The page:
In order to complete this lab, I chose to analyze and work with Aphra Behn’s The Rover. Specifically, I used Act I, Scene I. In my graph and chart, the purple color and id #1 represents female characters, and the green color and #2 represents male characters. After working with this text, I think this graph really showed me one important aspect of the text I would not have realized otherwise. It begins with two women talking, and men come into the conversation later. Throughout the whole Scene I, it seems as though the women are dominating the conversation, and in turn, the attention of the readers. Regardless of what the plot is, I think the women-dominated conversation and attention was a significant move toward building women up on Behn’s part.

In addition to helping analyzers understand new aspects of literary works, I think there are several benefits to using network analysis in literary studies. If you are analyzing gender, like I chose to do, it seems as though this form of research can reveal a lot about what the author’s message is on gender roles or how gender roles fit into the time period that the works of literature were written in. In addition, it can show, in a very simple and clear way, how often characters interact with each other without even having to read the text itself. Another benefit of network analysis can simply be seen as discovering the protagonists of texts. This form of analysis will easily show who the main focus of the text is depending upon how many interactions he/she has with the rest of the characters.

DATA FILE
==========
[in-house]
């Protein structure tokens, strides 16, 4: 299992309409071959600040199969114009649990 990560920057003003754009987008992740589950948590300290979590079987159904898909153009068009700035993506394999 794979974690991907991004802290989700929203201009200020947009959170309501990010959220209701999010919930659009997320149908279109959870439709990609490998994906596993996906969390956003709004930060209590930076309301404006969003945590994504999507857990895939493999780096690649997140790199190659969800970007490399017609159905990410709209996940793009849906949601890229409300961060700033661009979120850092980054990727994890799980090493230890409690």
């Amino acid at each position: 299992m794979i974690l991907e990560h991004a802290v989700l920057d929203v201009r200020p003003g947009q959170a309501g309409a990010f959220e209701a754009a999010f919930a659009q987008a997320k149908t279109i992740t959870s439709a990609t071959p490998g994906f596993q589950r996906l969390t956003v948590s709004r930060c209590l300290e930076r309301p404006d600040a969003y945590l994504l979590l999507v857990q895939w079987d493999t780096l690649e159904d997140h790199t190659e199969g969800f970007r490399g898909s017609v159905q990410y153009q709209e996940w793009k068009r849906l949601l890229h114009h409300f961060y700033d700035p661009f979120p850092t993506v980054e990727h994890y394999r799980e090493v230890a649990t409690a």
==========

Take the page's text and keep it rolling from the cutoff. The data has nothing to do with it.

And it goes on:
While there are clearly some advantages of network analysis, I think there are some disadvantages that have to be discussed. Like I mentioned before, this form of research is great because it can help people study works of literature without actually reading them. This is definitely a downfall, as well. If people are only focused on character-to-character interactions, and only skim the literature to get this information, can this really be classified as literary studies? Also, if you do not necessarily study the plot or anything that takes place during the literature, aren’t you missing a huge portion of what literature actually is? While some people may disagree, I think network analysis could benefit from including some kind of plot information into the character interactions.

There are a few challenges and difficulties that arise with this method of literary analysis. The first challenge is the time involved in the creation of the analysis. While this method saves researchers time after the charts and graphs are created, the creation process itself is somewhat tedious. It was pretty easy for me to become confused with the numbers and labels of characters and interactions, so I can imagine that it could be the same for others, as well. I was very lucky because I chose to analyze a play, so the character names were clearly labeled by each quote. If you are analyzing any other form of literary, however, character labels and interactions are probably much more complicated to identify and recognize.